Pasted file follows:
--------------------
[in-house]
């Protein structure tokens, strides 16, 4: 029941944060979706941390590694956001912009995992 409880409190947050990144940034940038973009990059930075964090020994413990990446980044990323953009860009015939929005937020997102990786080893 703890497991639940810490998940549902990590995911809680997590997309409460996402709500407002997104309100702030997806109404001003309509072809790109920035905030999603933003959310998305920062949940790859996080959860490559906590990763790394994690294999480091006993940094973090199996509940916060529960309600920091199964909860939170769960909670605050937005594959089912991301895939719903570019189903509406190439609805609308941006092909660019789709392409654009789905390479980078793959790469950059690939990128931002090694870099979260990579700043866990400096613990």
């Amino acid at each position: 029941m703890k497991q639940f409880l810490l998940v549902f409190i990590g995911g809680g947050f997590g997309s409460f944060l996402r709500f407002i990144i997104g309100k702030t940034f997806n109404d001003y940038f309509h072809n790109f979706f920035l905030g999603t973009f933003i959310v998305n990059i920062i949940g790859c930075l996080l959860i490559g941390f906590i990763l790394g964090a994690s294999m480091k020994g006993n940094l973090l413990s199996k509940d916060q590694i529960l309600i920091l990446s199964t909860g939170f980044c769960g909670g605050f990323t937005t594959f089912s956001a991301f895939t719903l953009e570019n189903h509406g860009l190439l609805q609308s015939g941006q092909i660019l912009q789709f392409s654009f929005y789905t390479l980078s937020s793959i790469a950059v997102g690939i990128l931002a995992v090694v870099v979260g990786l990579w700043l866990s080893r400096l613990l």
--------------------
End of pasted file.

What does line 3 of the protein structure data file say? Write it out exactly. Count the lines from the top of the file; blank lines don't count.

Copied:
């Amino acid at each position: 029941m703890k497991q639940f409880l810490l998940v549902f409190i990590g995911g809680g947050f997590g997309s409460f944060l996402r709500f407002i990144i997104g309100k702030t940034f997806n109404d001003y940038f309509h072809n790109f979706f920035l905030g999603t973009f933003i959310v998305n990059i920062i949940g790859c930075l996080l959860i490559g941390f906590i990763l790394g964090a994690s294999m480091k020994g006993n940094l973090l413990s199996k509940d916060q590694i529960l309600i920091l990446s199964t909860g939170f980044c769960g909670g605050f990323t937005t594959f089912s956001a991301f895939t719903l953009e570019n189903h509406g860009l190439l609805q609308s015939g941006q092909i660019l912009q789709f392409s654009f929005y789905t390479l980078s937020s793959i790469a950059v997102g690939i990128l931002a995992v090694v870099v979260g990786l990579w700043l866990s080893r400096l613990l």